An epidural is a type of regional anesthesia. It is used to provide analgesia in a specified area. For women in labor it is the most popular type of pain relief. There are 2 types of epidurals used in labor, regular and combined spinal-epidural. The type chosen is dependent on your provider.
Labor and childbirth is a stressful time and pain is one of the main culprits. Planning your pain relief before you go into labor will be to your advantage.


An epidural is a complex anesthetic procedure that requires an understanding of anatomy, physiology and pharmacology. The process has two general parts. The placement of a catheter in the epidural space and the decision of what drug to use for pain relief. For labor the epidural is placed in the lower back and you can use your waist as a guide to the likely location. The best position for placement is for you to be sitting. Once you are in active labor and in pain its an appropriate time to ask for an epidural.
Once you have made the decision an Anesthesiologist will be called. Likely it will be the first time you are meeting this Physician. She will introduce herself, identify you by your hospital ID bracelet and proceed to get a history and explain what is to follow. Positioning and identifying a starting point for the catheter placement is 90 % of the epidural process. Once positioned appropriately the Anesthesiologist will glove, mask and prep the designated spot with a sterile solution. Your back is draped to help keep the area sterile. The only part of the process that will be painful is administration of local anesthetic at the insertion site. Once numbed the epidural needle is inserted and the epidural space is identified and the catheter is placed and tested. While the catheter is being place you may feel a sensation like hitting your funny bone. This is very transient. Your Anesthesiologist will ask if you have numbness around your lips or tongue, ringing in your ears or cannot move your feet. Once the catheter is secured it will be loaded. After the load is complete you should be pain-free within twenty minutes. Your contraction should start to feel shorter and shorter until you don’t notice them. Your legs should feel like they are “falling asleep” but you should still be able to move them. That is the goal of the epidural. Depending on the dosage and type of medication used in your epidural and hospital policy you maybe able to walk while your epidural is in place. You may lose urinary sensation and need a bladder catheter to keep your bladder empty. Once the epidural is loaded your position in bed should not significantly affect your pain relief.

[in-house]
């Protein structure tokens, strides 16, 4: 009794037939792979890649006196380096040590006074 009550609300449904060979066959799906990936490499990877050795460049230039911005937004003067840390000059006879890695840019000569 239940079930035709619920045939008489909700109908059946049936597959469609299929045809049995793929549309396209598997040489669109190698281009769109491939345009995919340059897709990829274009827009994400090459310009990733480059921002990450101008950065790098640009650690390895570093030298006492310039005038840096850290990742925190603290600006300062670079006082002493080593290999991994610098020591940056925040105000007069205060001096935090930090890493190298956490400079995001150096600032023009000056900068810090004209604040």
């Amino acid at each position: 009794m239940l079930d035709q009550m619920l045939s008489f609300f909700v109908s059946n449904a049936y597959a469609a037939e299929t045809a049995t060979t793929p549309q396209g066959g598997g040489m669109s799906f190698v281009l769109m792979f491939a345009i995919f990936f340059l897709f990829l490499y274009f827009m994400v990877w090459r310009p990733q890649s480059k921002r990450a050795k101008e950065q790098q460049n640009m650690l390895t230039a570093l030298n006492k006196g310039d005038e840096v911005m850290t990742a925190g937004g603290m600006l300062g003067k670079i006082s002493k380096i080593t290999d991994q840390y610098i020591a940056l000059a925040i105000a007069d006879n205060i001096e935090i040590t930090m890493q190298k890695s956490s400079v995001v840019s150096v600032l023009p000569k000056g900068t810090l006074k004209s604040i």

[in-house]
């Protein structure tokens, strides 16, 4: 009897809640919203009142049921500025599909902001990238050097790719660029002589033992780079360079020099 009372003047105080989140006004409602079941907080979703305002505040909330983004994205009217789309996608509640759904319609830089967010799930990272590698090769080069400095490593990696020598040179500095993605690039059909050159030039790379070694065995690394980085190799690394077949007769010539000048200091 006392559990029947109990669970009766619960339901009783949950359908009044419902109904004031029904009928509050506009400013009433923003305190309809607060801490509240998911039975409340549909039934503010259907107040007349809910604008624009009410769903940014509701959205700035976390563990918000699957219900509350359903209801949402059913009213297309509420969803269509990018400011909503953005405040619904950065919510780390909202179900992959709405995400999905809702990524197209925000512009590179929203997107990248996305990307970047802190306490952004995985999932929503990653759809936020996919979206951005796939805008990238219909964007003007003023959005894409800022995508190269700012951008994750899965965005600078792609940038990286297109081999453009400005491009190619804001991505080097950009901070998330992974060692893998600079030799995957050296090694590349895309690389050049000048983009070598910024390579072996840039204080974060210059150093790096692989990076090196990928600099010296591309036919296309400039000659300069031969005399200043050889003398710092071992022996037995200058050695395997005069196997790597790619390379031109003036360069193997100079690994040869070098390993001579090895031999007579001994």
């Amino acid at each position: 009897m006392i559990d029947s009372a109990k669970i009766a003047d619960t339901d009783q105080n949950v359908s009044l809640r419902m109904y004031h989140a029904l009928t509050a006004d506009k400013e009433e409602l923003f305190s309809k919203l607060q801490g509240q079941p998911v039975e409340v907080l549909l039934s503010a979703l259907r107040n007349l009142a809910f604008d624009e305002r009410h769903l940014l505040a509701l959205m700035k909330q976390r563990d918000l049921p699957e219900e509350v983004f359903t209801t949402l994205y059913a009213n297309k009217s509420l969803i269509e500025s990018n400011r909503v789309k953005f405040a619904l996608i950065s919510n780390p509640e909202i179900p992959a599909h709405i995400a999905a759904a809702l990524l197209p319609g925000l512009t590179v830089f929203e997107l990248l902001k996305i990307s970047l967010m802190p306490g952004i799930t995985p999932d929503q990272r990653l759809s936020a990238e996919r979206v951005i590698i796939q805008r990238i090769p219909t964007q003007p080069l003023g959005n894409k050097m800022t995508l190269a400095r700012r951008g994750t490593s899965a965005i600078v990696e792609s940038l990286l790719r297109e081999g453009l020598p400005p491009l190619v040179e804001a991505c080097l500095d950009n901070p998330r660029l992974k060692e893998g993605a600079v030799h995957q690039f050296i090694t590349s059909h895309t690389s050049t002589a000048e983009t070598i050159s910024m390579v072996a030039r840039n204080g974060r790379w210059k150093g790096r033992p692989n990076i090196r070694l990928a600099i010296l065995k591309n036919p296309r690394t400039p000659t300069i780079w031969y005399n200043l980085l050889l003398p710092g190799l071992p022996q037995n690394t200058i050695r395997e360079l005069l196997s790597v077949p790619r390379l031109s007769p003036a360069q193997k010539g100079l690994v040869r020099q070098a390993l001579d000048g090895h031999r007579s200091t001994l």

The goal of the epidural is pain relief and along comes stress relief and allows you to rest and even sleep through most of your labor. The medications chosen also tries to decrease effects on the baby and has compared with other means of pain control in labor is much safer for the baby. Along with increased safety for the baby the epidural allows for you to be fully alert to welcome your baby into the world. Furthermore, if you labor proceeds to a cesarean section the epidural can be used as the sole anesthesia and allows you to be awake and unimpaired for the delivery.


A labor epidural is a very safe modality for labor pain relief. However, there are risks. These risks are of low probability, but potentially of high impact. This is where your providers medical knowledge and training comes into play. Expect some soreness at the site for several days, but extreme pain should be reported immediately. Around the time of delivery your epidural will be stopped and full sensation should return to your legs. If hours later you are still having numbness or difficulty moving your legs please report it. Headaches after labor and delivery are not uncommon. However, if you have a headache on standing and non while sitting or lying this maybe related to your epidural. Another common occurrence in the labor process is nausea this could be related to the epidural.

Enjoy your newborn. Questions?


  1. I think it is also important to mention that there is a good chance that the patient will feel some sensation or pain again toward the end of labor and during pushing. This is usually not the contraction type pain from earlier in labor, but lots of pressure at a minimum. Many women are left feeling like (and telling everyone that) their epidural “wore off” when really it was mostly the overwhelming pressure that is usually not possible to completely avoid at the end – and that while we don’t want them in pain, some pressure can be helpful so that she can feel the urge & be able to effectively push the baby out. This doesn’t mean that the epidural “wore off”.
    You should cut and paste this into a brochure or handout for us to use on the floor!
    I think someone spoke w/ your dept head but I don’t think we ever came up with anything, so what do you say?

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